Published July 2023 by Doubleday
It’s 1971. Trash piles up on the streets, crime is at an all-time high, the city is careening towards bankruptcy, and a shooting war has broken out between the NYPD and the Black Liberation Army. Amidst this collective nervous breakdown furniture store owner and ex-fence Ray Carney tries to keep his head down and his business thriving. His days moving stolen goods around the city are over. It’s strictly the straight-and-narrow for him — until he needs Jackson 5 tickets for his daughter May and he decides to hit up his old police contact Munson, fixer extraordinaire. But Munson has his own favors to ask of Carney and staying out of the game gets a lot more complicated – and deadly.
1973. The counter-culture has created a new generation, the old ways are being overthrown, but there is one constant, Pepper, Carney’s endearingly violent partner in crime. It’s getting harder to put together a reliable crew for hijackings, heists, and assorted felonies, so Pepper takes on a side gig doing security on a Blaxploitation shoot in Harlem. He finds himself in a freaky world of Hollywood stars, up-and-coming comedians, and celebrity drug dealers, in addition to the usual cast of hustlers, mobsters, and hit men. These adversaries underestimate the seasoned crook – to their regret.
1976. Harlem is burning, block by block, while the whole country is gearing up for Bicentennial celebrations. Carney is trying to come up with a July 4th ad he can live with. (“Two Hundred Years of Getting Away with It!”), while his wife Elizabeth is campaigning for her childhood friend, the former assistant D.A and rising politician Alexander Oakes. When a fire severely injures one of Carney’s tenants, he enlists Pepper to look into who may be behind it. Our crooked duo have to battle their way through a crumbling metropolis run by the shady, the violent, and the utterly corrupted.
My first Colson Whitehead book was his masterpiece The Underground Railroad. Of it I said, "It is the rare book that more than lives up to the hype that has swirled around it." Here's the thing about Whitehead: it is not a rare thing at all for his books to live up to the hype. Crook Manifesto is the fourth book by Whitehead I've read and I'm astonished by his ability to...well, I'm just astonished by his ability.
Crook Manifesto is a follow up to Whitehead's Harlem Shuffle (my review here). We're again brought into the world of Ray Carney, furniture store owner who has worked hard, since we last met him, to stay on the up-and-up. In this book, Whitehead has broken his story into three different years that show the decline of Harlem and New York City in general. In the first act, we're again brought into the world of Ray Carney, furniture store owner who has worked hard, since we last met him, to stay on the up-and-up.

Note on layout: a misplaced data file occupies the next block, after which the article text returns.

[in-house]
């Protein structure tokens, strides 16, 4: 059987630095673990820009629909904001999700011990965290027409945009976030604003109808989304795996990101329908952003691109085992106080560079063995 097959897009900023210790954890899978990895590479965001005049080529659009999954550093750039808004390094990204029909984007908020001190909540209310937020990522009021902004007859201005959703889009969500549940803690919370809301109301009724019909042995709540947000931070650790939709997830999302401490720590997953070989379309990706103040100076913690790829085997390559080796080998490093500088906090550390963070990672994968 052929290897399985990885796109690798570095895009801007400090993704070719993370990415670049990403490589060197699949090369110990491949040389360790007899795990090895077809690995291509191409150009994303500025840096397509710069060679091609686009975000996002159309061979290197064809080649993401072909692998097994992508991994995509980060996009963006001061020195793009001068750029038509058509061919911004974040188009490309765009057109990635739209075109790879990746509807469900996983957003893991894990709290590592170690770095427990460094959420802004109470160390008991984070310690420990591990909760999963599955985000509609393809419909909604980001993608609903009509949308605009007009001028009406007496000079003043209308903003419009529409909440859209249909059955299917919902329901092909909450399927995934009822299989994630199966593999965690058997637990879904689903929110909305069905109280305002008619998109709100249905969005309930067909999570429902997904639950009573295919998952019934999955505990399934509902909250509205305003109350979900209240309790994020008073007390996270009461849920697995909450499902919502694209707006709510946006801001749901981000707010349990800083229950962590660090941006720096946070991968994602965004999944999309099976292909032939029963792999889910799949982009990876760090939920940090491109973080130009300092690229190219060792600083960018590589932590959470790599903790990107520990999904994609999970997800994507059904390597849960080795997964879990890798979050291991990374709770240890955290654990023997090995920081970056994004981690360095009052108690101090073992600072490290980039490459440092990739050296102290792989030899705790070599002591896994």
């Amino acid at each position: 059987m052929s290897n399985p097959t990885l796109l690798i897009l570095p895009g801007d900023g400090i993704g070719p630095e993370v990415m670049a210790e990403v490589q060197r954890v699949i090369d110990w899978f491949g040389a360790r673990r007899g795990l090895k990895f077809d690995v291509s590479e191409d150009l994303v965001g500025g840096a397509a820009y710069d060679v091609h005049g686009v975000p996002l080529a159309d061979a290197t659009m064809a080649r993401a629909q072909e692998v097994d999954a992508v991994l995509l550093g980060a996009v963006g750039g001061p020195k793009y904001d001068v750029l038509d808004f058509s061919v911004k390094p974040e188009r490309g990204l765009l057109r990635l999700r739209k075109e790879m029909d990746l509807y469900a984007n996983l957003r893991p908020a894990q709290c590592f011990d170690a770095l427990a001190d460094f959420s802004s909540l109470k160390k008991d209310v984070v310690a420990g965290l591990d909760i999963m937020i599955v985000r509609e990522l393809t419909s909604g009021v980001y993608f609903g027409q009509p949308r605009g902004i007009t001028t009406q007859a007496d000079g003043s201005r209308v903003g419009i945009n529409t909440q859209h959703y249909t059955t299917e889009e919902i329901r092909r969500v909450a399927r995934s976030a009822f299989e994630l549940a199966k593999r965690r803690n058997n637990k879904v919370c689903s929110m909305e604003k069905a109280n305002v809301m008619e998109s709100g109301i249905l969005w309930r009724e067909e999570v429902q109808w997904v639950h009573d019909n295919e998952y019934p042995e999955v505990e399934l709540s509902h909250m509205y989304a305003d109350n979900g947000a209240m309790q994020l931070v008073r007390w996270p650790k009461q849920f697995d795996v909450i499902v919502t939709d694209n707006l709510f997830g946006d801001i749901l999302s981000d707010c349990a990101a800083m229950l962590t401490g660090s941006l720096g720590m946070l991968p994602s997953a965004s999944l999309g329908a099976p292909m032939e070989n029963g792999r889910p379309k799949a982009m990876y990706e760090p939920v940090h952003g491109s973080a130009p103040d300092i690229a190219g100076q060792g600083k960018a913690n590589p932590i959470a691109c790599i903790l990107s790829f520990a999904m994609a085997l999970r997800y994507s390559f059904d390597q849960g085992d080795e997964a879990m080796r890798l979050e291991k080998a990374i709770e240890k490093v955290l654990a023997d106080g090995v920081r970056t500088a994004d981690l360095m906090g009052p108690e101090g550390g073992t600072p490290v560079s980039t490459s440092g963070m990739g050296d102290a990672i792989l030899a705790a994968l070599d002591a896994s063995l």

In typical Ray fashion, and in a bid to be a good dad and connect with his daughter, in the first act of this book, Ray finds himself once again involved in the tough life of Harlem. Also in typical Ray fashion, he finds a way out. Things we love about Ray: 1) he tries very hard to be a better father than his own father was (not all that tough), 2) he wants to be a good man but life in 1970's Harlem makes that difficult, and 3) Ray always seems to find a way out.
Act two finds Ray taking a step back in the action, when Hollywood comes to Harlem via a wealthy arsonist named Zippo who has dreams of being a famous director. Here readers are reintroduced to Ray's friend Pepper, a thug who does what needs to be done. Pepper has been hired as a guard on set but is called in to find the leading lady when she goes missing. Pepper solves problems in the way you would expect a thug to solve them but it always seems appropriate to the situation. In the end both Zippo and Pepper will find themselves back the worlds they come from.
In the third act, both men must work together, facing both the so-called underbelly of Harlem and the elite.
Violent? Yes, all of the Whitehead books that I've read are very violent. As a general rule, I'm not a fan of violence in books but in Whitehead's books it feels very necessary to set the tone, to force the reader to accept the reality of the world he's created. Genre? Yeah, Whitehead's book defy genre. Is it a crime novel? Yes...and no. Crime drives the action but this is a book about family and community. I was so impressed with Whitehead's ability to put me right into 1960's Harlem in Harlem Shuffle and he's done it again here. Within pages I was envisioning 1970's New York City, remembering images of that time from watching the news when I was growing up. Whitehead is unparalleled in his ability to do that.
"It was a glorious June morning. The sun was shin gin, the birds were signing, the ambulances were screaming, and the daylight falling on last night's crime scenes made the blood twinkle like dew in a green heaven. Summer in New York that bicentennial year was full of promise and menace in every sign and wonder, no matter how crummy or small."
The reviewer in The Atlantic said that Whitehead had lost the plot in this book. Now, I know that that reviewer is a professional but I feel like he missed the point. The plot is there, just not in the way we would typically see it. It's one of the reasons that I loved this book. It was, as Whitehead's books so often are, unexpected and, for me, perfect.